WITH OR WITHOUT THE BROTHERS
Domestic, Regional, and International Trends in Islamism (2013-2015)
Venue: CERI/Sciences Po 56, rue Jacob 75006 Paris
Dates: 29 and 30 October 2015
Mandatory registration: firstname.lastname@example.org
Papers and debates will be in English and Arabic (with translation)
Over the last years, politics in the Middle East and North Africa have been shaped by impressive reversals of fortune. Month after month, journalists and analysts have all at some point depicted liberals, Islamists, soldiers, women, jihadis, and youth as the great winners of the “Arab spring”, before being later considered as likely losers. The root causes of the Muslim Brotherhood’s inability, since the fall of Muhammad Mursi in Egypt, during the second “round” of the Arab Spring, to cash in on the political capital originally accumulated thanks to their leading role in the opposition to authoritarian regimes and subsequently during post-revolutionary elections, still calls for substantial research. In parallel, the emergence of the so-called Islamic State has been a game changer, introducing new dynamics that need to be made explicit and analysed by academics.
Far from meaning the end of political Islam, the Brothers’ setback is having lasting effects on the Islamist field. The object of this conference, organised by the WAFAW program in partnership with CERI/Sciences Po, IREMAM, IFPO, and Oslo University, is to look into the resilience of the Muslim Brotherhood despite its apparent marginalization and meanwhile how Salafi and Jihadi groups have too been affected by the developments that occurred after the Egyptian military coup of July 2013 and the establishment of the Islamic State in June 2014.
The objects of the conference are multiple: to complete the study of the mechanisms generating “disillusionment with the Brothers”, and to better gauge the phenomenon’s importance. We aim to understand what has become of the “survivors” of the Muslim Brotherhood’s and of those Islamists who distanced themselves from the Brothers, often criticizing the concessions made by the latter while in power.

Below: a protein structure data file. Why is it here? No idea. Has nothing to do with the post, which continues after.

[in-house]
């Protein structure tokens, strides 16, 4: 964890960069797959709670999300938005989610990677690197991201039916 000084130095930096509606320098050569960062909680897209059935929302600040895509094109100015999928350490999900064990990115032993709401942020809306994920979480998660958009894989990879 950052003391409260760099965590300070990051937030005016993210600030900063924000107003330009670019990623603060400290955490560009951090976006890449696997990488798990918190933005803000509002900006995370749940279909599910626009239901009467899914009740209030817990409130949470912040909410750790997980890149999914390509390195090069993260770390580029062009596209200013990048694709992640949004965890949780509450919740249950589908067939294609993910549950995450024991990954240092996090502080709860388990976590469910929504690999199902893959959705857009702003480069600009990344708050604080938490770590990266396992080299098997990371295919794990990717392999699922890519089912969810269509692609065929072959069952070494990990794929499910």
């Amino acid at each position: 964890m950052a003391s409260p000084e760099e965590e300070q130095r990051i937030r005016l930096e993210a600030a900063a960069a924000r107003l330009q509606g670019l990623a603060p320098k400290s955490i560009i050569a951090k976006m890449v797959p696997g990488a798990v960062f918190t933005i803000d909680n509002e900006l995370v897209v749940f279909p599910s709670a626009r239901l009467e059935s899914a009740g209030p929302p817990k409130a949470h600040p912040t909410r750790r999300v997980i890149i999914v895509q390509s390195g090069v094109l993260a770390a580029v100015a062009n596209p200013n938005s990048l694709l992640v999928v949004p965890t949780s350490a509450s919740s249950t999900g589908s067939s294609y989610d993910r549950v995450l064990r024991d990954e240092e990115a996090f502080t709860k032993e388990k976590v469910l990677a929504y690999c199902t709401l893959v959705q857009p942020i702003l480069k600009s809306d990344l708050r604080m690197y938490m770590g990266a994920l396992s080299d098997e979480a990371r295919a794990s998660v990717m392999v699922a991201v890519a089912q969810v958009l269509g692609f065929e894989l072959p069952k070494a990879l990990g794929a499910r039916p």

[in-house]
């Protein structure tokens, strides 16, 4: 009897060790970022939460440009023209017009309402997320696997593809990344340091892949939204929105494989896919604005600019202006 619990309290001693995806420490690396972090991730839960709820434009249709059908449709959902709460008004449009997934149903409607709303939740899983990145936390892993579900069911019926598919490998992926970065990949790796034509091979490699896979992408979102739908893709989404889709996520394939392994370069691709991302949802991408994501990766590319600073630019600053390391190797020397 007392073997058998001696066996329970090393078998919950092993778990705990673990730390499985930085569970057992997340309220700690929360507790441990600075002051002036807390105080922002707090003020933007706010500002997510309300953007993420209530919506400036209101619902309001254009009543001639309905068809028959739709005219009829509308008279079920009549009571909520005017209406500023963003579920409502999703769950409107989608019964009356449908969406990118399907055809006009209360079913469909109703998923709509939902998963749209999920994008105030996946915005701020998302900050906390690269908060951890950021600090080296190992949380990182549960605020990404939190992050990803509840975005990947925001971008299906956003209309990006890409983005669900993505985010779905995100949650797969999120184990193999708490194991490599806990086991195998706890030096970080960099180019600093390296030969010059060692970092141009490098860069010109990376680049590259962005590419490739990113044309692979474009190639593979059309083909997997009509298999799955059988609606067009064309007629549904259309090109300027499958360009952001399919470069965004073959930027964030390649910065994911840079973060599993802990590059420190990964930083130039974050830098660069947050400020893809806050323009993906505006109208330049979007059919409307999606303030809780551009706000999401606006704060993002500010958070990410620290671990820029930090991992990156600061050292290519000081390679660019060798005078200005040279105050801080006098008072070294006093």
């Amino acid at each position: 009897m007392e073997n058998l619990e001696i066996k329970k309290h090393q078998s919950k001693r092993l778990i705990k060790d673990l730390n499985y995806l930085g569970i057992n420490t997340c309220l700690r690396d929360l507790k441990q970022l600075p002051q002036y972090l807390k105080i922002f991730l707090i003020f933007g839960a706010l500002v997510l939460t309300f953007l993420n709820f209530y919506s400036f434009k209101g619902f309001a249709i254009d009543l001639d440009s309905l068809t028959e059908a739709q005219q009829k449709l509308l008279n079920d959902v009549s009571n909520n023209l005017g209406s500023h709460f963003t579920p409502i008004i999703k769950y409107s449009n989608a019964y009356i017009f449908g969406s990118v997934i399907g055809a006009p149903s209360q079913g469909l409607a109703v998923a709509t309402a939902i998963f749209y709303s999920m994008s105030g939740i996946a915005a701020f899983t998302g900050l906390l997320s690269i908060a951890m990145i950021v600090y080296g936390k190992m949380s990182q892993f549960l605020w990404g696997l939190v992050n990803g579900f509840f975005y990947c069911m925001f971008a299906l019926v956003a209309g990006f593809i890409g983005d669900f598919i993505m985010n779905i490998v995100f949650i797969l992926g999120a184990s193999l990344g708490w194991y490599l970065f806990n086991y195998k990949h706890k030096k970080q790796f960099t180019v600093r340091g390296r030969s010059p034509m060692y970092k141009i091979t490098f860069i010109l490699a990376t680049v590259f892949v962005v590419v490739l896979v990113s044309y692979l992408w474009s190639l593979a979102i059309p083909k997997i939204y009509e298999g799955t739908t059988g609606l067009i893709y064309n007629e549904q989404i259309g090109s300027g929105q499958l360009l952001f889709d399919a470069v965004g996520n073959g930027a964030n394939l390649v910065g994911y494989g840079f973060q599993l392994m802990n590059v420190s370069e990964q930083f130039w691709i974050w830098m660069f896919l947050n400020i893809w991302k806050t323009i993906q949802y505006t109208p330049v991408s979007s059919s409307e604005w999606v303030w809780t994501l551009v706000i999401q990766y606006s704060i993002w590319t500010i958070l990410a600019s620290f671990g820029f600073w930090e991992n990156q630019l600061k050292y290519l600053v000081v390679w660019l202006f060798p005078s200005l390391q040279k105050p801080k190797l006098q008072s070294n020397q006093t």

The downfall of the Muslim Brothers since the Egyptian military coup is a far cry from having seriously damaged Sunni Islamism as a whole. It is no doubt possible that certain disillusioned Brothers may have called into question the “Islamist” dimension of their political commitment. It is however well established that a part of the “disillusioned”, whose numbers have yet to be quantified, have become even more radically “re-islamised” as of then. The path to radicalization and violence which they tend to follow leads them to walk in the footsteps of their “Jihadi” predecessors towards a rupture with the doctrinal accommodations which has enabled the Brothers to produce a pattern of “Islamic” recognition of democratic process.
Over and beyond the deliberately depoliticized Salafi fringe, the importance of the concessions made by the Brothers in view of the necessities of being in office, when compared with their paltry gains, may well favour a significant shift in mobilizable resources playing into the hands of their direct historical challengers, i.e. of the Salafi, and/or further still afield, in terms of oppositional resources, of the jihadis themselves whether from the al-Qaeda generation or the one pledging allegiance to the Islamic State.
The conference is structured around a set of issues. The five successive panels will focus on 1) exploring the effects of political marginalization and repression of Islamists on their relationship to violence, 2) investigating the level of resilience of Muslim Brotherhood networks after 2013 in Egypt and beyond, 3) understanding the way Iraqi and Syrian dynamics have restructured jihadi movements, 4) studying the effects of the emergence of the Islamic State on intra-jihadi rivalries, 5) examining the reconfigurations of the broad Islamist field.
Conference academic organizing committee: Laurent Bonnefoy, François Burgat, Stéphane Lacroix and Bjorn Olav Utvik.
Thursday 29th of October, 2015